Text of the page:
'Nineteen Hundred And Nineteen' by William Butler Yeats
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MANY ingenious lovely things are gone
That seemed sheer miracle to the multitude,
protected from the circle of the moon
That pitches common things about.There stood
Amid the ornamental bronze and stone
An ancient image made of olive wood --
And gone are phidias' famous ivories
And all the golden grasshoppers and bees.
We too had many pretty toys when young:
A law indifferent to blame or praise,
To bribe or threat; habits that made old wrong
Melt down, as it were wax in the sun's rays;
Public opinion ripening for so long
We thought it would outlive all future days.
O what fine thought we had because we thought
That the worst rogues and rascals had died out.
All teeth were drawn, all ancient tricks unlearned,
And a great army but a showy thing;
What matter that no cannon had been turned
Into a ploughshare? Parliament and king
Thought that unless a little powder burned
The trumpeters might burst with trumpeting
And yet it lack all glory; and perchance
The guardsmen's drowsy chargers would not prance.
Now days are dragon-ridden, the nightmare
Rides upon sleep:a drunken soldiery
Can leave the mother, murdered at her door,
To crawl in her own blood, and go scot-free;
The night can sweat with terror as before
We pieced our thoughts into philosophy,
And planned to bring the world under a rule,
Who are but weasels fighting in a hole.
He who can read the signs nor sink unmanned
Into the half-deceit of some intoxicant
From shallow wits; who knows no work can stand,
Whether health, wealth or peace of mind were spent
On master-work of intellect or hand,
No honour leave its mighty monument,
Has but one comfort left:all triumph would
But break upon his ghostly solitude.
But is there any comfort to be found?
Man is in love and loves what vanishes,
What more is there to say? That country round
None dared admit, if Such a thought were his,
Incendiary or bigot could be found
To burn that stump on the Acropolis,
Or break in bits the famous ivories
Or traffic in the grasshoppers or bees.
When Loie Fuller's Chinese dancers enwound
A shining web, a floating ribbon of cloth,
It seemed that a dragon of air
Had fallen among dancers, had whirled them round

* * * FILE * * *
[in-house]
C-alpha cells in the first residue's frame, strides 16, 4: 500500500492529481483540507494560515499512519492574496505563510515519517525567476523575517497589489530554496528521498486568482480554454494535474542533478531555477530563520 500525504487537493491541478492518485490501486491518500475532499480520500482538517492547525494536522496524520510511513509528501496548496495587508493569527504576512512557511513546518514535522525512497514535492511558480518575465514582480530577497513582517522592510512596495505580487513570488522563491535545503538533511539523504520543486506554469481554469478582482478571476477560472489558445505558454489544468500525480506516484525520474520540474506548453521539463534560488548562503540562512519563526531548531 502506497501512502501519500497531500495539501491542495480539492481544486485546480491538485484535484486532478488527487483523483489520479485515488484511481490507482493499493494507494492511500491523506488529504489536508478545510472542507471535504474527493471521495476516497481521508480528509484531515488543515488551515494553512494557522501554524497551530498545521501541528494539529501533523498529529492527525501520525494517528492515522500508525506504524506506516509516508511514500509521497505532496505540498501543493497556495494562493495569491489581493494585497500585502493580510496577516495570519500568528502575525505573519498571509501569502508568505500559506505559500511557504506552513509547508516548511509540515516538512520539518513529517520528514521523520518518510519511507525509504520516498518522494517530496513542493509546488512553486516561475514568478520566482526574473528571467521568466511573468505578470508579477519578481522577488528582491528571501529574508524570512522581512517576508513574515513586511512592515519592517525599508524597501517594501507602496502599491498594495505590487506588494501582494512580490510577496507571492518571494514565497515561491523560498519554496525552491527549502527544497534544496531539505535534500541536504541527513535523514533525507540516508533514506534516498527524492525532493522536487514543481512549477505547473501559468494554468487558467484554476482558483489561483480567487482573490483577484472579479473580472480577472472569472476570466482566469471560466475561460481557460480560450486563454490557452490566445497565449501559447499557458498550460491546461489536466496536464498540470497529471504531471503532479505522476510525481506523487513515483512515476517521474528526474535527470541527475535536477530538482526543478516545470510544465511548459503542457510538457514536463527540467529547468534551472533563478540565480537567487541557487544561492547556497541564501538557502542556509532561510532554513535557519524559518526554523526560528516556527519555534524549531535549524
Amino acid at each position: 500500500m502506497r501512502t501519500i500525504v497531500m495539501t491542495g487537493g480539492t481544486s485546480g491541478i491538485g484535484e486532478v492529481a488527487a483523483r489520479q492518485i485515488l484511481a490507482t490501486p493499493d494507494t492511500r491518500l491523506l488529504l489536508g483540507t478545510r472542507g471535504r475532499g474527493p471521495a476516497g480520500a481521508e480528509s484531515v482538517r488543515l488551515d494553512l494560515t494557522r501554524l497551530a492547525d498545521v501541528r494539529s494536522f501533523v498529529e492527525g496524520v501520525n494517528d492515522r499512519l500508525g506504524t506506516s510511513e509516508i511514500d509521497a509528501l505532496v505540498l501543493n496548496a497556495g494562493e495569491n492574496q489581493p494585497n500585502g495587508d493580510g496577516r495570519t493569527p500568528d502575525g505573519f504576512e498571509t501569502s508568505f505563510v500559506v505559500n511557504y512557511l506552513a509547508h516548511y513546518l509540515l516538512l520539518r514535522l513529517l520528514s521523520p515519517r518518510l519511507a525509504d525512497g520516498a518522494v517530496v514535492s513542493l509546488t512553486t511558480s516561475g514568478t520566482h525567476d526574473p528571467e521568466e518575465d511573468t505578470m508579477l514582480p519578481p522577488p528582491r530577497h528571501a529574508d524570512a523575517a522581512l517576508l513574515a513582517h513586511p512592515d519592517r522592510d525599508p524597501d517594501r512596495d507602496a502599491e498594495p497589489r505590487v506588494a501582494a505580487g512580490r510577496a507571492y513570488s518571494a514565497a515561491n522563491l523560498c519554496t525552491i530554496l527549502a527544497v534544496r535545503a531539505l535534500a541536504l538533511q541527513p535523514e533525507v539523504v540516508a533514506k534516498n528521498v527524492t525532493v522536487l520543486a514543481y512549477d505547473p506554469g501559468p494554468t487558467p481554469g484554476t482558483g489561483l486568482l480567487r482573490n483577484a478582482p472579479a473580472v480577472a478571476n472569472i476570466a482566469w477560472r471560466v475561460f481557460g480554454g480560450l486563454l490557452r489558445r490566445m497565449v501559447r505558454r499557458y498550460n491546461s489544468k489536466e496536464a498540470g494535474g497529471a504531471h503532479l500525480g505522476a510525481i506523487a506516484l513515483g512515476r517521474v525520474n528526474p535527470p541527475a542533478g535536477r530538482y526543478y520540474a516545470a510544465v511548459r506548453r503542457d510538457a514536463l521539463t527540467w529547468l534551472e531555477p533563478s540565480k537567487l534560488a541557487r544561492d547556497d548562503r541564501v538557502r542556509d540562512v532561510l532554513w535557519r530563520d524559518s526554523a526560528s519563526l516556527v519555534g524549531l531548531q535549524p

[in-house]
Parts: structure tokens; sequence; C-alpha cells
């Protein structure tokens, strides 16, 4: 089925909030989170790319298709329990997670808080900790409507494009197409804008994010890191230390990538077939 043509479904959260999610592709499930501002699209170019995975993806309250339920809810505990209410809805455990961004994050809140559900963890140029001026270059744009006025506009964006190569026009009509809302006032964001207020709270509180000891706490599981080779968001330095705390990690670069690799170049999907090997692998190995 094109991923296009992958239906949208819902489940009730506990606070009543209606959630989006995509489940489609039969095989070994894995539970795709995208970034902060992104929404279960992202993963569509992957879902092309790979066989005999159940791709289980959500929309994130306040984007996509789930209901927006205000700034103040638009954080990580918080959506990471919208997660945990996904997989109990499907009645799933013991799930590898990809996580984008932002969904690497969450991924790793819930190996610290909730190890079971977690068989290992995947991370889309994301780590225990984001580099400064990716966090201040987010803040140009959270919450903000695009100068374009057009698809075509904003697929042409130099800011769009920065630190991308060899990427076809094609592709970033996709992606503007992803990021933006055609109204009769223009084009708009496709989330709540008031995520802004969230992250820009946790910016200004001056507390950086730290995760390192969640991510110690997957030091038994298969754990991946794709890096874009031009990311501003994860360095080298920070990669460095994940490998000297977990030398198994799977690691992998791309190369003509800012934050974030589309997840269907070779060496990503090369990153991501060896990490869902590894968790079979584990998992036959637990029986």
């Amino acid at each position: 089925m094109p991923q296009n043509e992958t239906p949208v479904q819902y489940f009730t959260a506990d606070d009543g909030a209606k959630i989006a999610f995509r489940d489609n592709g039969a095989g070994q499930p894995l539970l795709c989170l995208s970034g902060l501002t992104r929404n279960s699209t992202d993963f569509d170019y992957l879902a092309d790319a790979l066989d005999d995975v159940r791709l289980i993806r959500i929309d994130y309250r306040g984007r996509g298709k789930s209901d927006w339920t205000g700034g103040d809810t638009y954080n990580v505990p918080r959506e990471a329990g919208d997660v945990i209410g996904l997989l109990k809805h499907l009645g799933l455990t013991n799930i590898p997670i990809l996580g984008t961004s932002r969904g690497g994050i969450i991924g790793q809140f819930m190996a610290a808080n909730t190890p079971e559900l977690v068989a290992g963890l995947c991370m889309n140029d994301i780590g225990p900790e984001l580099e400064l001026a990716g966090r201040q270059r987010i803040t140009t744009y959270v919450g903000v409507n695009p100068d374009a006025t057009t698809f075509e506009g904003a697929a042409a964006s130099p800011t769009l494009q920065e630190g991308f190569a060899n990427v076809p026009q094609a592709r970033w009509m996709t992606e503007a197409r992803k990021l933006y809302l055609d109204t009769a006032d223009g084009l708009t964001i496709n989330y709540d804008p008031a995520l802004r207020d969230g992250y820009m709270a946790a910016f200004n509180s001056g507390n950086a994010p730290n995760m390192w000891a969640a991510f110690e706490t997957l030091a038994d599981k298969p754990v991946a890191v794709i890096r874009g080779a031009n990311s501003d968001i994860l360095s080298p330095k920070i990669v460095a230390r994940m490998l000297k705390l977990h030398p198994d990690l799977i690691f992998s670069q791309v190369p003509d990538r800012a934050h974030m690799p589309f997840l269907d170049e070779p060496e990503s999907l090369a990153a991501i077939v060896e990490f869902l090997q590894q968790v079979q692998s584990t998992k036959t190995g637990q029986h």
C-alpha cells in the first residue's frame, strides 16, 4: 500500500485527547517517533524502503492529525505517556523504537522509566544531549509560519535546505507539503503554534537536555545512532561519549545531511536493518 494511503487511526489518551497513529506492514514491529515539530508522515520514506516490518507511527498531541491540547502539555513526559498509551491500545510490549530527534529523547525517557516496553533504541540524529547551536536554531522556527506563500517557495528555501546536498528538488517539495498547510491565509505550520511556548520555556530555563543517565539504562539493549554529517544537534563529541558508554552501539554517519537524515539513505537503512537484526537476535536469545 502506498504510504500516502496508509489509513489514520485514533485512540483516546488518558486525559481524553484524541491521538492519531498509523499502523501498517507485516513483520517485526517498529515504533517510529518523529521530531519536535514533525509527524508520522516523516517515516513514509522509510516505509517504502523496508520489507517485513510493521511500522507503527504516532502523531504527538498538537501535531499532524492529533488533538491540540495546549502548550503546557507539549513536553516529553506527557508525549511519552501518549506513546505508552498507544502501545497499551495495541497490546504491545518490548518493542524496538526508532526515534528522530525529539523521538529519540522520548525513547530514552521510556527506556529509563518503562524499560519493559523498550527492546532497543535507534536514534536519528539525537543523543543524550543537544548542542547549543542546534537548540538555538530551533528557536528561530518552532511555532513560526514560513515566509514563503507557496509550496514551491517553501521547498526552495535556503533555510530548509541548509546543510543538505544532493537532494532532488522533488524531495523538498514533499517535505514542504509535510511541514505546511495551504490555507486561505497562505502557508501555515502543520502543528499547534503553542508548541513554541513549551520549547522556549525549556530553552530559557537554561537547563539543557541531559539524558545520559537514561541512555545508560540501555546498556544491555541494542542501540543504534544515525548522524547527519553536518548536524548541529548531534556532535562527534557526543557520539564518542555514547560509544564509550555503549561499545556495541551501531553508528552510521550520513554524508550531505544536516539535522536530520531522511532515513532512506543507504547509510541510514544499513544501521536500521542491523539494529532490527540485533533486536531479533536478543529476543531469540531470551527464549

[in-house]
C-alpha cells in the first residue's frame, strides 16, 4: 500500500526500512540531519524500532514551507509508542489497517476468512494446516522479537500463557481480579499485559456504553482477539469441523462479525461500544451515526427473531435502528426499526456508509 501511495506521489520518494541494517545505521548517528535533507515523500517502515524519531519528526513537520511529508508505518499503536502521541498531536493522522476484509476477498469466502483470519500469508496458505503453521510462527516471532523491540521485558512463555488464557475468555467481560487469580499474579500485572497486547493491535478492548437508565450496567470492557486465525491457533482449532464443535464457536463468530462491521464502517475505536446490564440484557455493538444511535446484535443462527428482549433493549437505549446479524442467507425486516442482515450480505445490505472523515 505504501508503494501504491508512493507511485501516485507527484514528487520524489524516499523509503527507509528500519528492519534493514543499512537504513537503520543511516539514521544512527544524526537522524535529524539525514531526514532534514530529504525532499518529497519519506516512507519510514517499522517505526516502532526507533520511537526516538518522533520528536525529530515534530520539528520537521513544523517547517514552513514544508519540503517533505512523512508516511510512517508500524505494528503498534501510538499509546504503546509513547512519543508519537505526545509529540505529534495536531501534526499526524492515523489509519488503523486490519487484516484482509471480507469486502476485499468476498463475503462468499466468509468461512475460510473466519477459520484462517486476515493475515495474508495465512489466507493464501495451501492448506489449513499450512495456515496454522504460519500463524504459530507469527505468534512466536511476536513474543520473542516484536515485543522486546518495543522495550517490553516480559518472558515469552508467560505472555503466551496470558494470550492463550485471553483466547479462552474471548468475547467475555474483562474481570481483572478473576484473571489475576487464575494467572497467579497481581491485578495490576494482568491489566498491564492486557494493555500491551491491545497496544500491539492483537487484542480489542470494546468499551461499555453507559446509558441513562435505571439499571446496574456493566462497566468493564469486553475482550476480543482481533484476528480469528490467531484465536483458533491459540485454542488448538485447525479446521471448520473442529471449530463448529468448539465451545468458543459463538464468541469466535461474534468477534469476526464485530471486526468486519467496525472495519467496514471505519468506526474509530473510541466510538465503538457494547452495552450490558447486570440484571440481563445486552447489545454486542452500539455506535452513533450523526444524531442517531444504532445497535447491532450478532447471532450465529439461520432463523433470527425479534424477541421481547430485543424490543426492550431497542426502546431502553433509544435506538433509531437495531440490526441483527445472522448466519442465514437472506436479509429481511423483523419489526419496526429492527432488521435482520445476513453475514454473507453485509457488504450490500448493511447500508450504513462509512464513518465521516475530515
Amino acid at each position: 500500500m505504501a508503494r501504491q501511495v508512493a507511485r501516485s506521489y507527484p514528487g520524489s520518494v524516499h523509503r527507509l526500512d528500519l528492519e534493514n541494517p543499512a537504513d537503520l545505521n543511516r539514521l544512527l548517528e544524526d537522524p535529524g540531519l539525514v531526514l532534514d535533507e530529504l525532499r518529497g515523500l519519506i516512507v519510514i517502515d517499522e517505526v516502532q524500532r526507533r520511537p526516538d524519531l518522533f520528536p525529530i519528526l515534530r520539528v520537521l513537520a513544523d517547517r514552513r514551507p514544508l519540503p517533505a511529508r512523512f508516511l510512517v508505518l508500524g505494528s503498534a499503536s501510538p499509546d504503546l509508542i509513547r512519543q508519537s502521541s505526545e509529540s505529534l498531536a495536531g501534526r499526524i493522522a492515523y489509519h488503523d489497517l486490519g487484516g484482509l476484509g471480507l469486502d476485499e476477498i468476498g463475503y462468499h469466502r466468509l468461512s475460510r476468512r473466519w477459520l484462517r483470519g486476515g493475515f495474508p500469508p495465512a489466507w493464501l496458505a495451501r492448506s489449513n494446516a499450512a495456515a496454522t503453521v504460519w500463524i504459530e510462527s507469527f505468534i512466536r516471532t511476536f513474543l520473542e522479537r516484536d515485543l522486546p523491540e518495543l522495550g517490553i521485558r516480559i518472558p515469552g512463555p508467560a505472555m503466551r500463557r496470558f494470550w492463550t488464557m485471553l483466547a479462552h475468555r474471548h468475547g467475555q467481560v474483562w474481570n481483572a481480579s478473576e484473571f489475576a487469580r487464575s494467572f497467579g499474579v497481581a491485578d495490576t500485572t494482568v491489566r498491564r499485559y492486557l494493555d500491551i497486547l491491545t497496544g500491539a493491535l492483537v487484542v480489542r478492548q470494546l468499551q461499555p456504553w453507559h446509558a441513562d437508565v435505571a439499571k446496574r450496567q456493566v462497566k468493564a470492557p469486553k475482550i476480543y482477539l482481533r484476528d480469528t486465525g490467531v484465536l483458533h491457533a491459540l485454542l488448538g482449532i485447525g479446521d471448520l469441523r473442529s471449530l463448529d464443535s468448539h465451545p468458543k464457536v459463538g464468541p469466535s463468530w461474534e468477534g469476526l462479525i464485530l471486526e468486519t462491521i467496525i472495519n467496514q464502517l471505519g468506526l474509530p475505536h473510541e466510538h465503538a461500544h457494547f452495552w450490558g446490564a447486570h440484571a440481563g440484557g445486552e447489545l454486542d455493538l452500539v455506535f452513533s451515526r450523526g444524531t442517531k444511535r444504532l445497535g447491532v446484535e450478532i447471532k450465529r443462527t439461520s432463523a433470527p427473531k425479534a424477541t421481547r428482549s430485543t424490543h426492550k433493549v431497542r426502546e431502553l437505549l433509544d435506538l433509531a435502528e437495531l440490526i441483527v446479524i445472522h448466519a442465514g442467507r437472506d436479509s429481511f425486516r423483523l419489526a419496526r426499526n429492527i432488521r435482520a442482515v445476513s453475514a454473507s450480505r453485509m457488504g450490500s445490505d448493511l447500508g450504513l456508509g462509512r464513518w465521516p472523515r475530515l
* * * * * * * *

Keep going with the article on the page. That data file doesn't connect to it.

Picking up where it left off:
Or hurried them off on its own furious path;
So the platonic Year
Whirls out new right and wrong,
Whirls in the old instead;
All men are dancers and their tread
Goes to the barbarous clangour of a gong.
Some moralist or mythological poet
Compares the solitary soul to a swan;
I am satisfied with that,
Satisfied if a troubled mirror show it,
Before that brief gleam of its life be gone,
An image of its state;
The wings half spread for flight,
The breast thrust out in pride
Whether to play, or to ride
Those winds that clamour of approaching night.
A man in his own secret meditation
Is lost amid the labyrinth that he has made
In art or politics;
Some platonist affirms that in the station
Where we should cast off body and trade
The ancient habit sticks,
And that if our works could
But vanish with our breath
That were a lucky death,
For triumph can but mar our solitude.
The swan has leaped into the desolate heaven:
That image can bring wildness, bring a rage
To end all things, to end
What my laborious life imagined, even
The half-imagined, the half-written page;
O but we dreamed to mend
Whatever mischief seemed
To afflict mankind, but now
That winds of winter blow
Learn that we were crack-pated when we dreamed.
We, who seven yeats ago
Talked of honour and of truth,
Shriek with pleasure if we show
The weasel's twist, the weasel's tooth.
Come let us mock at the great
That had such burdens on the mind
And toiled so hard and late
To leave some monument behind,
Nor thought of the levelling wind.
Come let us mock at the wise;
With all those calendars whereon
They fixed old aching eyes,
They never saw how seasons run,
And now but gape at the sun.
Come let us mock at the good
That fancied goodness might be gay,
And sick of solitude
Might proclaim a holiday:
Wind shrieked -- and where are they?
Mock mockers after that
That would not lift a hand maybe
To help good, wise or great
To bar that foul storm out, for we